Open Futures People: an interview with Paul Main, filmit specialist

Open Futures will always stay focused on our core principles of enhancing the teaching-learning experience.

Open Futures people is a regular feature in openit. In each issue we interview a member of the Open Futures team to find out how they got involved with Open Futures and what's happening in their strand.

Paul MainOpen Futures filmit specialist, combines his interest of learning sciences with his passion for technology. He see’s the use of media in schools as a core teaching and learning tool that can be embedded across the curriculum. He has worked with Curious Minds, Train Visual and Futurelab on many primary and secondary school projects.


How did you become involved with Open Futures and filmit?
Open Futures had been on my radar for a while when I received a call asking me if I could help out on a filming project. The rest they say is history. I had been delivering creative projects in schools and so was attuned to the values that Open Futures brings to its projects.

How long have you been delivering filmit and what impact have you seen on children’s learning?
I am coming into my third year and have seen the program develop a lot in this time. filmit brings many benefits to a school. As well as the practical skills associated with film making we have also seen children grow in confidence as their communication skills mature. At the core of filmit sits language and speaking. By focusing on these skills we have seen literacy outcomes improve. Having new creative methods of teaching can only be a good thing. filmit shifts the classroom focus to pupil creation and brings with it a level of learner autonomy.

The world of technology has advanced significantly since the launch of filmit ten years ago. What device do you think has added the most to the delivery of filmit and is what do you think has hindered it?
The one device that springs to mind is the iPad. As with all tablets we are able to shoot and edit simultaneously which means an immediacy of results that previously we would not have gotten. Filmmaking has got cheaper and the quality has got better. The only thing that might hinder progression in this area is the reliance on technology. We always start with a blank piece of paper and develop ideas from there. Storytelling is an art form that has existed for thousands of years, as long as we remember the fundamentals, technology can only enhance our creations.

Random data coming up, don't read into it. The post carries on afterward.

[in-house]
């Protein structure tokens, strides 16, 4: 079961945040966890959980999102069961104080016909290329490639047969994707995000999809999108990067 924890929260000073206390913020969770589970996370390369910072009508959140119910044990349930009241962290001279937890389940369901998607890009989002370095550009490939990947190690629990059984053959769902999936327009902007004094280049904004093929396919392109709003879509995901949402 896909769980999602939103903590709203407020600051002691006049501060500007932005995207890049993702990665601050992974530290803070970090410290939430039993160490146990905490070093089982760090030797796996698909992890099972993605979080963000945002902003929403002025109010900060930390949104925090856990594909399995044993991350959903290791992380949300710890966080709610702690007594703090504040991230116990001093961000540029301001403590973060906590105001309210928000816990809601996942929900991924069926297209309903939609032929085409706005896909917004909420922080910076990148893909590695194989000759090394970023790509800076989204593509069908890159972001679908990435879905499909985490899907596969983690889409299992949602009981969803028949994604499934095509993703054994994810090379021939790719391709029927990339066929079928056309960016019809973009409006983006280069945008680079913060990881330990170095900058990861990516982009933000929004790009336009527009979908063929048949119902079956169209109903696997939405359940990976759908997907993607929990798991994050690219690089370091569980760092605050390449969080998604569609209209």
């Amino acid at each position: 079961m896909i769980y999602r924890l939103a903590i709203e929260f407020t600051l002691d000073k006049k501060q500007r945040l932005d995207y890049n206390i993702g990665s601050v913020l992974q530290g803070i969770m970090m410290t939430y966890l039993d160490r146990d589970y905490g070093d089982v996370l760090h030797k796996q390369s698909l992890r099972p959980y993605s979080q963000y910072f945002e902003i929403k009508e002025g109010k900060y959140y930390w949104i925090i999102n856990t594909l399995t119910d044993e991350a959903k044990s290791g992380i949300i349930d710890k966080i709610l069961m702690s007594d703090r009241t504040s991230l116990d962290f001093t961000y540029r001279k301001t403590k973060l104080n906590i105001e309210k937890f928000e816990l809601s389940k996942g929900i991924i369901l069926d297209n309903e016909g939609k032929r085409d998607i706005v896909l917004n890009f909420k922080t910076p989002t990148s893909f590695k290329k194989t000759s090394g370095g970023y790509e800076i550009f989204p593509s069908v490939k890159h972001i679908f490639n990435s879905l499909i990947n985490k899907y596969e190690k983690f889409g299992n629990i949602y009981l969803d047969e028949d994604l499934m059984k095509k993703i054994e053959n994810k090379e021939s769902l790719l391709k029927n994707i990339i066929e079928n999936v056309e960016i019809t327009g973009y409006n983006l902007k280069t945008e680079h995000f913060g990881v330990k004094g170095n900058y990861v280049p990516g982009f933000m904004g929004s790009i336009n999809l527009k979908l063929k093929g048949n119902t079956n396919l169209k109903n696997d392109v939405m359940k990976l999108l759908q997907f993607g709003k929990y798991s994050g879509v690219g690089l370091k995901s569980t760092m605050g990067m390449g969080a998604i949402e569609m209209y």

What do you think are the best FREE apps currently available that teachers can use in the classroom?
iMotion has a lot of different uses including animation and timelapse photography. With regards to planning and writing Google apps has really helped the story boarding process. Being able to collaborate on projects and share ideas quickly acts as a catalyst for the creative process. Learners are able to get their thoughts down quickly and structure them in a coherent way.

How do you see filmit developing over the next ten years?
Technology is not going to slow down. Filmmaking is becoming more accessible each year and I expect to see new devices coming onto the market that will help us create good-quality movies. Open Futures will always stay focused on our core principles of enhancing the teaching-learning experience. Great ideas and good story lines are always the backbone of a good film. If we get the bread-and-butter right then it does not really matter what technology we use. Teachers are used to working with the tools they have and this creative workforce is in a good position to enthuse the next generation of filmmakers.

Paul will be hosting more filmit courses in October. Click here find out more about our new modular filmit training courses.